Approaching 15 years since it opened in Kingston, White Horse Golf Club initially jumped through many hoops of ownership before Port Madison Enterprises took over in 2010 and created a new approach for the club, a move that potentially saved it from closing.
A few years after opening in 2007, the club was headed toward bankruptcy until American Marine Bank took it over. Then they went bankrupt, and Columbia State Bank took it over, and then the Seattle University Alumni Association before PME bought it. All of that happened within seven months, said Bruce Christy, course general manager and head golf professional.
“When the (Suquamish) Tribe bought it, they basically bought it out of bankruptcy,” he said. “They got a tremendous deal on it. They put a tremendous amount of money back into it too. Without them, I don’t know if the golf course would still be here.”
Prep and planning
Before White Horse opened, a golf course had been planned in the area for some 20 years. Christy said it took about five years to get it through the planning stages and then it went through the permitting stages. The initial owner was Bob Screen, a former marketing executive from Seattle, who bought the 450-acre property in the late ’80s.
At first, Screen was looking to buy only about 20 acres for his daughter’s horse, but the previous owner said it had to be all or nothing, Christy said. Screen ended up meeting with golf club designer Karsten Solheim, the founder of PING Golf, whose family ran a restaurant in Suquamish at the time. He also founded the Solheim Cup, the biennial golf tournament for pro women golfers between the U.S. and Europe. They both ended up touring the property and the idea was born for a golf course. “It was a pretty grandiose vision,” Christy added.
The next step was to hire an architect. Screen was ambitious about making it a premier venue and ended up meeting with Cynthia Dye McGarey, the niece of the legendary Pete Dye, who designed over 100 courses in the U.S. and abroad before his death in 2020.
White Horse, named after Screen’s daughter’s white horse, was Dye McGarey’s first course she ever designed in the U.S. After it opened, she went on to become the only woman to ever design a course solo to win one of Golf Digest’s best new golf courses in America award, which White Horse won in 2007.
“She was onsite for about 22 weeks, which for an architect is remarkable,” Christy said. “Most of them will come up, tour the site, put a plan in place, put some people in place, check on it a couple times and then pick up the paycheck at the end. She was so extremely dedicated to this facility. She wanted everything to be perfect.”
The amenities of the course initially looked much different than they do now. At the start, the club had a limited budget which allowed only for a double-wide trailer clubhouse, some golf carts and limited equipment for course maintenance. Since PME took over, the tribal government agency has invested in a new clubhouse and restaurant, new fleets of carts, improved and increased maintenance equipment, and the ability to host weddings.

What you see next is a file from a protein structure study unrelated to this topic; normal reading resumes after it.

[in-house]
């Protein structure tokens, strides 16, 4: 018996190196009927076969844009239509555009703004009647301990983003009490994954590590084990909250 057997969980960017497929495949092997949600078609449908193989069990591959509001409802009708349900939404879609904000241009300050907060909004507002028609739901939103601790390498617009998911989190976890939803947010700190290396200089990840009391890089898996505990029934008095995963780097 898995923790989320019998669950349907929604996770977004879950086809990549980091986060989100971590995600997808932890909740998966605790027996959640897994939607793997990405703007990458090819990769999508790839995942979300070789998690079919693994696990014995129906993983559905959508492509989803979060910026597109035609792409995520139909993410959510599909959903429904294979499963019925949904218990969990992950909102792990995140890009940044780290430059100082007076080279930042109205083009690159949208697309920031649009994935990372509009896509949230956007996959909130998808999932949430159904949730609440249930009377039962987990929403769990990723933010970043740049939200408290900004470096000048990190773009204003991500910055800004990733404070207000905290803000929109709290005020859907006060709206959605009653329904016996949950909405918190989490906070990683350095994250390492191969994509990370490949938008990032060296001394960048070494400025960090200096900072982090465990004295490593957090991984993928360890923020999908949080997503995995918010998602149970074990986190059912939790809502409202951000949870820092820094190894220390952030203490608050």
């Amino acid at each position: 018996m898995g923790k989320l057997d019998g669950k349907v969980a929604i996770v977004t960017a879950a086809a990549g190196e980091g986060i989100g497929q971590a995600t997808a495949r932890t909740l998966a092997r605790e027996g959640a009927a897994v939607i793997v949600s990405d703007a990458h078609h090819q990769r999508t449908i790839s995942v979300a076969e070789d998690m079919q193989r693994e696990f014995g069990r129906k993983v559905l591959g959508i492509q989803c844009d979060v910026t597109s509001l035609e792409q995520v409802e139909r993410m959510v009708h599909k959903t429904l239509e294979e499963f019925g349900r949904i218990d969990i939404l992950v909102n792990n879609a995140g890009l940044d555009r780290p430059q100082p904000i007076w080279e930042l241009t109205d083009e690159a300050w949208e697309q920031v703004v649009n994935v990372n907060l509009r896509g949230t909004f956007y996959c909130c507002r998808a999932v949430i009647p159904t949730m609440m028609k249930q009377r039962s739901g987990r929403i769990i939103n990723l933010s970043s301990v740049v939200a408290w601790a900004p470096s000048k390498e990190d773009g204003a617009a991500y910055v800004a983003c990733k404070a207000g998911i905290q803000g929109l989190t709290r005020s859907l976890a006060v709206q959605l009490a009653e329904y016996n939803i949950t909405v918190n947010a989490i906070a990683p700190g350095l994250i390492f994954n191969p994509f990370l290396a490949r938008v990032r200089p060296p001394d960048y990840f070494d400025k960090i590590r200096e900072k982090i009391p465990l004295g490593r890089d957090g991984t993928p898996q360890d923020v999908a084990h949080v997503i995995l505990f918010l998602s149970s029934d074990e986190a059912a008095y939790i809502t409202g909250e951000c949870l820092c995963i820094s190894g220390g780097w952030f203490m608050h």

“They’re very proud of it, and they want it to be an elite facility,” Christy said of PME.
Looking long term, Christy expects the facility to get busier because of the nearby Arborwood housing community, which is currently being worked on. The development is supposed to have about 500 homes, and some are supposed to be ready by spring, according to pulte.com. The new houses will add on to the hundreds of homes already in the White Horse housing community, likely increasing demand for the course and its services.
“As the facility gets busier and busier we’re going to have to look at a possible expansion of the restaurant or building a new maintenance facility,” Christy said. “If you have 3.5 people in every home now you got something bigger than Kingston. That’s going to be something we look forward to because it provides a tremendous amount of opportunity. We got some things in the planning but it’s 2-3 years down the road.”
Beast of a course
Known as one of the premier tests in the state due to its thick tree-lined fairways and often firm conditions, Christy said White Horse has gained a “great reputation.” Shortly after PME bought the course, local architect John Harbottle was brought in to make the course a little easier for the average golfer. The course was softened a bit and half of the bunkers were removed, along with some fairway contour work.
“It’s very challenging, very beautiful,” Christy said. “It’s the type of golf course you can play in the spring, summer, winter and fall. It’s the type of golf course people enjoy playing even if it kicks their rear-end a little bit. They like to come back two weeks later and have another crack at it. It’s one of the driest golf courses around in the Northwest.”
The course has hosted numerous events, including the LPGA Legends Tournament (won’t be held this year) and numerous Seahawk celebrity tournaments. White Horse also hosted the state Men’s Amateur Championship in 2010, which Christy said could happen again in the future.
Numerous actors and athletes have played White Horse to see what all the buzz is about, such as comic Chris Tucker, actor Chris Pratt, basketball star Zach Levine, and former Seahawk greats Jim Zorn, Steve Largent and Kenny Easley.
Lee Elder, who was the first African-American to play in the Masters Tournament in 1975 and has since passed away, also made regular stops at the course, Christy said. “He was at the golf course once or twice a week for a period of a year-and-a-half,” he said. “We got to get to know him; he’s a legend.”
Last fall, recent PGA Tour winner Cameron Davis played there and ended up shooting a course record 64, which included a bogey. Christy said Davis wants to come back and take another crack at it.
“It just shows you how good those guys are on the PGA Tour when he can come out to White Horse and shoot 64,” he said.